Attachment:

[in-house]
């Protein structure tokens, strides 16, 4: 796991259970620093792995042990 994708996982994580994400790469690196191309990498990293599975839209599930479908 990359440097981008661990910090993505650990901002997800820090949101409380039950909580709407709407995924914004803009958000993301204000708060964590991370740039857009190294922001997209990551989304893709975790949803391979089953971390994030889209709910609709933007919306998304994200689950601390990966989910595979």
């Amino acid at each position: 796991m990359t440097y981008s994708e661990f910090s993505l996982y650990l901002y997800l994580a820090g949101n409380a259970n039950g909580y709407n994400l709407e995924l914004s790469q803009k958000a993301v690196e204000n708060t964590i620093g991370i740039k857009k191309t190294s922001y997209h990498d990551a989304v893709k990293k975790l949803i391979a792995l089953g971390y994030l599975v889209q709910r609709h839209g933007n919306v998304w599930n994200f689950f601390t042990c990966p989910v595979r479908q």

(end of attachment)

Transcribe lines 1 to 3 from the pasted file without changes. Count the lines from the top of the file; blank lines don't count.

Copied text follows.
[in-house]
């Protein structure tokens, strides 16, 4: 796991259970620093792995042990 994708996982994580994400790469690196191309990498990293599975839209599930479908 990359440097981008661990910090993505650990901002997800820090949101409380039950909580709407709407995924914004803009958000993301204000708060964590991370740039857009190294922001997209990551989304893709975790949803391979089953971390994030889209709910609709933007919306998304994200689950601390990966989910595979």
């Amino acid at each position: 796991m990359t440097y981008s994708e661990f910090s993505l996982y650990l901002y997800l994580a820090g949101n409380a259970n039950g909580y709407n994400l709407e995924l914004s790469q803009k958000a993301v690196e204000n708060t964590i620093g991370i740039k857009k191309t190294s922001y997209h990498d990551a989304v893709k990293k975790l949803i391979a792995l089953g971390y994030l599975v889209q709910r609709h839209g933007n919306v998304w599930n994200f689950f601390t042990c990966p989910v595979r479908q």